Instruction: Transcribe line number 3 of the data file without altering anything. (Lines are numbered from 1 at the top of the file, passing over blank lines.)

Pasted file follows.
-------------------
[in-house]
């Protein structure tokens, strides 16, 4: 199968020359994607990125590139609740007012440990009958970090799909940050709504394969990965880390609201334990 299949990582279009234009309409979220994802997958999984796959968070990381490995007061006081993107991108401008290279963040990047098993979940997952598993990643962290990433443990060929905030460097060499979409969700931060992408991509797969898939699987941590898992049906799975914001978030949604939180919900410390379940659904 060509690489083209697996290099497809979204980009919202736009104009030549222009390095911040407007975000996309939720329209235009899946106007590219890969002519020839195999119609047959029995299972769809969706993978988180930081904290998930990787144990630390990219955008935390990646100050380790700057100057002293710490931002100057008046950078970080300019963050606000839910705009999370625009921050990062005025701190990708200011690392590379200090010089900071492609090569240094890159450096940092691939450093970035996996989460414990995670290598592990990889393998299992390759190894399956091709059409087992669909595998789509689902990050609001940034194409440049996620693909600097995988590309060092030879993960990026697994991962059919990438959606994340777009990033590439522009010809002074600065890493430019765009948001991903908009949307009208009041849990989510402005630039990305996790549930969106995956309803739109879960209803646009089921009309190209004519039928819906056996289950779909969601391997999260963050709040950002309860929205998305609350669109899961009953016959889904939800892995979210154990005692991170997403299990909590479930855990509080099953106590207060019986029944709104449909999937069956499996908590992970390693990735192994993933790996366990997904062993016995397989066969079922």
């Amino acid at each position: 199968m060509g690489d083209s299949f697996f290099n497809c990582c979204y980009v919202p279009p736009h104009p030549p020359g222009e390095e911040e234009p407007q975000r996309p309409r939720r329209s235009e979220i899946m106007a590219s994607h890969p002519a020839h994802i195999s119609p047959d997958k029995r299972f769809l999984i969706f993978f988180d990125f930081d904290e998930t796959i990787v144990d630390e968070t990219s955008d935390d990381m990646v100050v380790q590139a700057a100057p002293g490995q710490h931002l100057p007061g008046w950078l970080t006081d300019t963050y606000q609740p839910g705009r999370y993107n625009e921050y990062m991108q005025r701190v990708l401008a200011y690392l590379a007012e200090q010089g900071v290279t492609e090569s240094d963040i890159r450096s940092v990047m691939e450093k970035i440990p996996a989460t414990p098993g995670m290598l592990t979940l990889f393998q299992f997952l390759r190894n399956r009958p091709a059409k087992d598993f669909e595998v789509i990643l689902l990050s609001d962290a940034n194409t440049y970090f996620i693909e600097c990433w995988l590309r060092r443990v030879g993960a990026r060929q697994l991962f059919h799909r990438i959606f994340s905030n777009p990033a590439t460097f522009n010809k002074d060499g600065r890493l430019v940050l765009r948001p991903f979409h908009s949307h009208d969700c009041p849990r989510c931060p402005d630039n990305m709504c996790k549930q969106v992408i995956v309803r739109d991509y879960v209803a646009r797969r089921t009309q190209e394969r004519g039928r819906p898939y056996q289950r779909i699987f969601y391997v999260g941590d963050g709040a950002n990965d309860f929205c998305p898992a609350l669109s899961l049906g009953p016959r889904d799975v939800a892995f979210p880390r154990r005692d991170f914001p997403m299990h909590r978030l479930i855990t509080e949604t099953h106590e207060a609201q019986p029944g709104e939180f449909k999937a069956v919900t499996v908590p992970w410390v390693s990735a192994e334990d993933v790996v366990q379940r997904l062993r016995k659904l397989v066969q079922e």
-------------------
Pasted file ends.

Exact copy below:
């Amino acid at each position: 199968m060509g690489d083209s299949f697996f290099n497809c990582c979204y980009v919202p279009p736009h104009p030549p020359g222009e390095e911040e234009p407007q975000r996309p309409r939720r329209s235009e979220i899946m106007a590219s994607h890969p002519a020839h994802i195999s119609p047959d997958k029995r299972f769809l999984i969706f993978f988180d990125f930081d904290e998930t796959i990787v144990d630390e968070t990219s955008d935390d990381m990646v100050v380790q590139a700057a100057p002293g490995q710490h931002l100057p007061g008046w950078l970080t006081d300019t963050y606000q609740p839910g705009r999370y993107n625009e921050y990062m991108q005025r701190v990708l401008a200011y690392l590379a007012e200090q010089g900071v290279t492609e090569s240094d963040i890159r450096s940092v990047m691939e450093k970035i440990p996996a989460t414990p098993g995670m290598l592990t979940l990889f393998q299992f997952l390759r190894n399956r009958p091709a059409k087992d598993f669909e595998v789509i990643l689902l990050s609001d962290a940034n194409t440049y970090f996620i693909e600097c990433w995988l590309r060092r443990v030879g993960a990026r060929q697994l991962f059919h799909r990438i959606f994340s905030n777009p990033a590439t460097f522009n010809k002074d060499g600065r890493l430019v940050l765009r948001p991903f979409h908009s949307h009208d969700c009041p849990r989510c931060p402005d630039n990305m709504c996790k549930q969106v992408i995956v309803r739109d991509y879960v209803a646009r797969r089921t009309q190209e394969r004519g039928r819906p898939y056996q289950r779909i699987f969601y391997v999260g941590d963050g709040a950002n990965d309860f929205c998305p898992a609350l669109s899961l049906g009953p016959r889904d799975v939800a892995f979210p880390r154990r005692d991170f914001p997403m299990h909590r978030l479930i855990t509080e949604t099953h106590e207060a609201q019986p029944g709104e939180f449909k999937a069956v919900t499996v908590p992970w410390v390693s990735a192994e334990d993933v790996v366990q379940r997904l062993r016995k659904l397989v066969q079922e």